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I am a beginner in C++ stdlib. I learnt stdlib tutorials and I am implementing "number of connected components in Graph" using adjacency list created with stdlib lists. I wanted to know how to pass this array of list by reference to dfs function? Also, one of my frnd said that by default it will be passed by reference. Is it true? Please clarify. which of these is right?

for example:

  1. My array of list: list<int> L[v];
  2. My function call: dfs(L[v],k);
  3. My function definition: void dfs(list<int> List, int index);
  4. My function prototype: void dfs(list<int> L, int);

(or)

  1. My array of list: list<int> L[v];
  2. My function call: dfs(L,k);
  3. My function definition: void dfs(list<int> *L, int index);
  4. My function prototype: void dfs(list<int> *, int);
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The default in C++ is pass by value. –  karlphillip Feb 27 '12 at 23:06
    
@LightnessRacesinOrbit: my bad –  David Rodríguez - dribeas Feb 27 '12 at 23:15
    
@karlphillip: Unless the argument is an array (or a function), in which case it's converted to a pointer and the effect is more like passing by reference. –  Mike Seymour Feb 27 '12 at 23:43
    
@MikeSeymour: Honestly not sure what's best here: to pretend we have pass-by-reference semantics, or to explain that it's pass-by-value semantics on a pointer. I suspect the latter, even though it jumps into some complex territory; I think the damage potentially done by the former outweights that risk though –  Lightness Races in Orbit Feb 27 '12 at 23:54

5 Answers 5

up vote 2 down vote accepted

I wanted to know how to pass this array of list by reference to dfs function? Also, one of my frnd said that by default it will be passed by reference.

Not quite.

First of all, let's forget about the std::list; it's just confusing matters.

Pretend you're passing an array of int instead:

void foo(int[] x);

int main() {
   int x[5];
   foo(x);
}

There are no references here, and C++ arguments are copied by default, but because arrays cannot be copied and because the name of an array decays to the name of a pointer to the first element in the array, you're passing a [copy of a] pointer not the array itself.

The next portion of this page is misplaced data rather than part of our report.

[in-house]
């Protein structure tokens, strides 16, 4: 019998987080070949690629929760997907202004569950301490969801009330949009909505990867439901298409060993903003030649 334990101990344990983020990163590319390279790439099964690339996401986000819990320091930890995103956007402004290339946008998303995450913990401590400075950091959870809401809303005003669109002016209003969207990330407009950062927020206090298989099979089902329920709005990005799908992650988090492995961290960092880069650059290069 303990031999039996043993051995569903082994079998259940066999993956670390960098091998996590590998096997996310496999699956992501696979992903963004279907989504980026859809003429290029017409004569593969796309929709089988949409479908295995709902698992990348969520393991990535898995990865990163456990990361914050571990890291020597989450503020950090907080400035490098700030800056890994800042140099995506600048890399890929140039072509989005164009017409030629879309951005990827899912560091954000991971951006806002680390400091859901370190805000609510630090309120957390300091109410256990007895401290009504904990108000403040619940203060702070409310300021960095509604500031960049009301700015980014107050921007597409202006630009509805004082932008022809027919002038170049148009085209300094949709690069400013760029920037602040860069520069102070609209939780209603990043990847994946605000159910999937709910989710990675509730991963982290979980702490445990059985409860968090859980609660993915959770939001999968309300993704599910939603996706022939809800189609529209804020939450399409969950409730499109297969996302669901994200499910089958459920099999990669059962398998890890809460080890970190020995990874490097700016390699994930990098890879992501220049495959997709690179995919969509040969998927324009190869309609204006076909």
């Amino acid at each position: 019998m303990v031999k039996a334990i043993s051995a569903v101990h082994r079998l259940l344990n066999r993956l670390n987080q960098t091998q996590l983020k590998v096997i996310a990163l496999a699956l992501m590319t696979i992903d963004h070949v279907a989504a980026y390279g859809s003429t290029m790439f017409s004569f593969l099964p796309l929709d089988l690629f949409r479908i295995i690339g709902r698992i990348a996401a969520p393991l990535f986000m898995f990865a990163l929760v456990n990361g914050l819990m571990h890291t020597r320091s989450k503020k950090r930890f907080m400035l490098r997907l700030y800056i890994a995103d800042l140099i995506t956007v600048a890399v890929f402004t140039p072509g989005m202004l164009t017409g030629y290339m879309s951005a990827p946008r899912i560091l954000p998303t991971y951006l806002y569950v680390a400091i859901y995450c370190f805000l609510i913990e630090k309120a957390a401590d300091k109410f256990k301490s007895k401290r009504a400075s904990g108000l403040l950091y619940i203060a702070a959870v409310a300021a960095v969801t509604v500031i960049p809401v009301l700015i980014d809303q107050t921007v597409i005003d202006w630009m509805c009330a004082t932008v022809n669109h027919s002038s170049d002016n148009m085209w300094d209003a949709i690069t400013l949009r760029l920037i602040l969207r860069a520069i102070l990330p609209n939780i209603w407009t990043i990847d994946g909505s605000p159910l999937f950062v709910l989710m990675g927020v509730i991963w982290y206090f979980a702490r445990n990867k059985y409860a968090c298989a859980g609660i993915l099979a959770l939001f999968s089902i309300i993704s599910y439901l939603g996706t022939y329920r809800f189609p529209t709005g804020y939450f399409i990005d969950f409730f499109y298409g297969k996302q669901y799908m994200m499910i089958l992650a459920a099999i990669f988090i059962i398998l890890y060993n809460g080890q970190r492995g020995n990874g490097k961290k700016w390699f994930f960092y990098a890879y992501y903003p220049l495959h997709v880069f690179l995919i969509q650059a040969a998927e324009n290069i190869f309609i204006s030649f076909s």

In fact, void foo(int[] x) is misleading syntactic sugar for the equivalent, and clearer void foo(int* x).

In particular note that — in both cases — the function foo does not know the dimension of the original array.

This is kind of old-fashioned, though, and you can pass an actual reference to an array:

void foo(int (&x)[5]);

int main() {
   int x[5];
   foo(x);
}

Now we can apply this same logic to arrays of std::list:

void foo(std::list<int>*); // pointer to one or more lists, OR
void foo(std::list<int> (&)[5]); // reference to an array of five lists

Anyway, mixing standard containers and arrays seems odd; prefer a std::vector over an array, or a wrapper around statically-allocated arrays (like std::array or, previously, boost::array) if you really need the automatic storage duration for some reason.


Also, your call syntax is wrong.

My function call: dfs(L[v],k); My function definition: void dfs(list List, int index);

This passes a single list from the array of lists, and does so by value/copying.

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Thanks, for the advice. I will look into vectors too. –  SaranyaDevi Ganesan Feb 27 '12 at 23:30
    
btw, you said that my function call and definition are wrong. I have mentioned a second version <in my original post> after (or) trying to pass by reference. Looking at wat you say, that seems to be right. Is it? –  SaranyaDevi Ganesan Feb 27 '12 at 23:31